As we covered the Colts all season long, it became apparent that they were blitzing a lot. The reason for this was perfectly understandable, as they lost Robert Mathis for the season due to a torn Achilles before he played a single game and therefore the Colts were left without a consistent pass rusher. To compensate, defensive coordinator Greg Manusky was forced to dial up quite a few blitzes.
In fact, according to Pro Football Focus' Nathan Jahnke, the Colts blitzed the third-most of any team in the NFL in 2014, by percentage. PFF's data found that the Colts blitzed on 302 of 730 opponent dropbacks, meaning they blitzed on 41.4% of opponent passing plays. That number was the third-highest in the league, with only the St. Louis Rams (45.5%) and Arizona Cardinals (42.5%) blitzing more often. For comparison, the Colts blitzed the ninth-most of any team a year ago in 2013.
Also according to PFF, however, the Colts were 25th in the league in pass rushing productivity while blitzing (31.9). So, while the Colts did blitz a lot in 2014, they didn't do so very well. So why'd they keep blitzing if it wasn't working? Because they didn't really have any other choice. While they were 25th in the league in pass rushing productivity while blitzing, they were 31st in the league in pass rushing productivity when not blitzing (18.9), with only the Cleveland Browns being worse.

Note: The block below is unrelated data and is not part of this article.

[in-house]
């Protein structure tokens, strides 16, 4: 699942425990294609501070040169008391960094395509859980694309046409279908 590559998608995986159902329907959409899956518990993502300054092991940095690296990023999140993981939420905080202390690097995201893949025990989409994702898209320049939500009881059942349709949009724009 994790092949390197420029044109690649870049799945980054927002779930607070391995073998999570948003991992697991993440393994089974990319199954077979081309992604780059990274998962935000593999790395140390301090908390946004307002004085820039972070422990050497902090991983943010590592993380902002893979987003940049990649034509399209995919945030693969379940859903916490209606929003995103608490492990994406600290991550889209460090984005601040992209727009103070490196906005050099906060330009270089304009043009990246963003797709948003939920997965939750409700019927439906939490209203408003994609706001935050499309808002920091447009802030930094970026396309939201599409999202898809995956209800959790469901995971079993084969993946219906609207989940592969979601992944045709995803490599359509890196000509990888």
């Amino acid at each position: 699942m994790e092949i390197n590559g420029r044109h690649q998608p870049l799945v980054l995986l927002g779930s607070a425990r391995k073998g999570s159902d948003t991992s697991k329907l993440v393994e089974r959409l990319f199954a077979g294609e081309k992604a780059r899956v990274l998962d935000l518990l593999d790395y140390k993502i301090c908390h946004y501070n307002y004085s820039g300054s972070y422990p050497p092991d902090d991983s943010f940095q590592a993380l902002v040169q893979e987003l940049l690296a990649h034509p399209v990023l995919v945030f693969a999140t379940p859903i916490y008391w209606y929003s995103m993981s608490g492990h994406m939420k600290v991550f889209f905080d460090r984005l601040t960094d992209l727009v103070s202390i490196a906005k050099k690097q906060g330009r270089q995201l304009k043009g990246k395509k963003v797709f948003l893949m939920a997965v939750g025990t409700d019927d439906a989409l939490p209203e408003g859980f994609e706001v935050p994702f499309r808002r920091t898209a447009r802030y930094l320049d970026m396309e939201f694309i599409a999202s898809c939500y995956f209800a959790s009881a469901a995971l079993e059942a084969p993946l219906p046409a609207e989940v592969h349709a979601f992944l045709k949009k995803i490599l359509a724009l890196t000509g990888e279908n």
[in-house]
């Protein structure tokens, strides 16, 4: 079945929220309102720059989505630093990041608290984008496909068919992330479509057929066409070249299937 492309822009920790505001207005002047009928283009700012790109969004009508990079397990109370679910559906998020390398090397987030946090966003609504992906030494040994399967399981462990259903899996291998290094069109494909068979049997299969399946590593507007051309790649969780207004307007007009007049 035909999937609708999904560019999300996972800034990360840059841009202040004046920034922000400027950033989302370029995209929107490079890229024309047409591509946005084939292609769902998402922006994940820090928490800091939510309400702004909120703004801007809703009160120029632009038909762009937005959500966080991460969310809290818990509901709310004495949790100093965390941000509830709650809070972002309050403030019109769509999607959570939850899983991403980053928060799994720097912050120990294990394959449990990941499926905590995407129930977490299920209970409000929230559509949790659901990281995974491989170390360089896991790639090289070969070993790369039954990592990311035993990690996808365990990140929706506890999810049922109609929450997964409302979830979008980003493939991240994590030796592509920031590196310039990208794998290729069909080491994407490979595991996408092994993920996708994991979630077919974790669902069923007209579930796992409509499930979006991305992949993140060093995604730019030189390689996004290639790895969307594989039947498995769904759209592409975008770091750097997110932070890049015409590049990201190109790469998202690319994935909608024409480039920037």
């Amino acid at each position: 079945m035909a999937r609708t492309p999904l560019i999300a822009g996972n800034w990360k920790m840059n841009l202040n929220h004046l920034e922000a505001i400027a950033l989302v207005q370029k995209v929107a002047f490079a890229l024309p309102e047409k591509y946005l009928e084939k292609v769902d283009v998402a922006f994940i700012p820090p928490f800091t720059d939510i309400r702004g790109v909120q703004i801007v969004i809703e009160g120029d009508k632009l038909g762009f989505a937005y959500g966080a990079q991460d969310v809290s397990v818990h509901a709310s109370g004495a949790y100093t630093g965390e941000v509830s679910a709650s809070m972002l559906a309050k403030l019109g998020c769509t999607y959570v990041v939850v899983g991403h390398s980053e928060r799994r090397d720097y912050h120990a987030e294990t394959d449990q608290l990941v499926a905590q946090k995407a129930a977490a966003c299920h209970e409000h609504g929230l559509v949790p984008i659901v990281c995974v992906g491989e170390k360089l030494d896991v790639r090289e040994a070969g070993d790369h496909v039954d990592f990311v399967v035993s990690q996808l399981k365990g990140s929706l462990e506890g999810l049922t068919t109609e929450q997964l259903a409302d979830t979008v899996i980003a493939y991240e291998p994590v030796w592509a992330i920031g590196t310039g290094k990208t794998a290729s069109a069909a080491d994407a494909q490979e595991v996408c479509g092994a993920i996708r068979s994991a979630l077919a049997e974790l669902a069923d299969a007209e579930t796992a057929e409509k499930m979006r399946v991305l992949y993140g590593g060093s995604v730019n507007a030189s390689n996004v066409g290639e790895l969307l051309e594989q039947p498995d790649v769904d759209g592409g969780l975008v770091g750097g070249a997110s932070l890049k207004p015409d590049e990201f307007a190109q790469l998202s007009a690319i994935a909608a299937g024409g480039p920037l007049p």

Let's sum up what this data from Pro Football Focus says about the Colts in 2014: they blitzed a lot, but they weren't too good at generating pressure when blitzing. They had to keep blitzing, however, because they were even worse at generating pressure when they weren't sending extra help. This conclusion is something that many noticed as the season went on, but now there are numbers to put to those conclusions.
It's hard to place a lot of blame on Greg Manusky for the Colts' pass rush struggles in 2014 because, as we already mentioned, the Colts were playing without Robert Mathis and they didn't really have a great pass rusher. Rookie Jonathan Newsome stepped up, as did outside linebacker Erik Walden. Manusky did a pretty good job at trying to get whatever pressure he could out of the players the Colts had, and the way he did that was through blitzing a lot. But a conclusion that we can draw from all of this: the pass rush was clearly a major problem for the Colts in 2014 and is one of their biggest issues entering this offseason.